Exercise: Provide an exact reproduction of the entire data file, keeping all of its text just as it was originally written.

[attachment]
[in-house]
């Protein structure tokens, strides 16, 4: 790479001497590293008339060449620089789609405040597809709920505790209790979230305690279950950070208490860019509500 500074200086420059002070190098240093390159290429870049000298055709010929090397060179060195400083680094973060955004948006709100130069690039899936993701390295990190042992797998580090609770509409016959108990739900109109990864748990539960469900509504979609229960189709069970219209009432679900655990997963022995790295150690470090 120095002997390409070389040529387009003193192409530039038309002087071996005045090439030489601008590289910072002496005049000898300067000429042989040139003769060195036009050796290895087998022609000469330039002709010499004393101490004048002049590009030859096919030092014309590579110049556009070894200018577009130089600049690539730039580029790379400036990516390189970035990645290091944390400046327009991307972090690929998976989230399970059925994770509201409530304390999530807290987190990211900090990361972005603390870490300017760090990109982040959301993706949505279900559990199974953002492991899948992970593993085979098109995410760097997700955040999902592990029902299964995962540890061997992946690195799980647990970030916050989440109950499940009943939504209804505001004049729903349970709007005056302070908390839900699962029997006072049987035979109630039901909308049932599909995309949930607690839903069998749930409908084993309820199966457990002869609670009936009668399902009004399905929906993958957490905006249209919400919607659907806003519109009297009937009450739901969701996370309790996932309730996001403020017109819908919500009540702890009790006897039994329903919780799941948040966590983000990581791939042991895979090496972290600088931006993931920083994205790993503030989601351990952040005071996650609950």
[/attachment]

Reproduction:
[in-house]
């Protein structure tokens, strides 16, 4: 790479001497590293008339060449620089789609405040597809709920505790209790979230305690279950950070208490860019509500 500074200086420059002070190098240093390159290429870049000298055709010929090397060179060195400083680094973060955004948006709100130069690039899936993701390295990190042992797998580090609770509409016959108990739900109109990864748990539960469900509504979609229960189709069970219209009432679900655990997963022995790295150690470090 120095002997390409070389040529387009003193192409530039038309002087071996005045090439030489601008590289910072002496005049000898300067000429042989040139003769060195036009050796290895087998022609000469330039002709010499004393101490004048002049590009030859096919030092014309590579110049556009070894200018577009130089600049690539730039580029790379400036990516390189970035990645290091944390400046327009991307972090690929998976989230399970059925994770509201409530304390999530807290987190990211900090990361972005603390870490300017760090990109982040959301993706949505279900559990199974953002492991899948992970593993085979098109995410760097997700955040999902592990029902299964995962540890061997992946690195799980647990970030916050989440109950499940009943939504209804505001004049729903349970709007005056302070908390839900699962029997006072049987035979109630039901909308049932599909995309949930607690839903069998749930409908084993309820199966457990002869609670009936009668399902009004399905929906993958957490905006249209919400919607659907806003519109009297009937009450739901969701996370309790996932309730996001403020017109819908919500009540702890009790006897039994329903919780799941948040966590983000990581791939042991895979090496972290600088931006993931920083994205790993503030989601351990952040005071996650609950």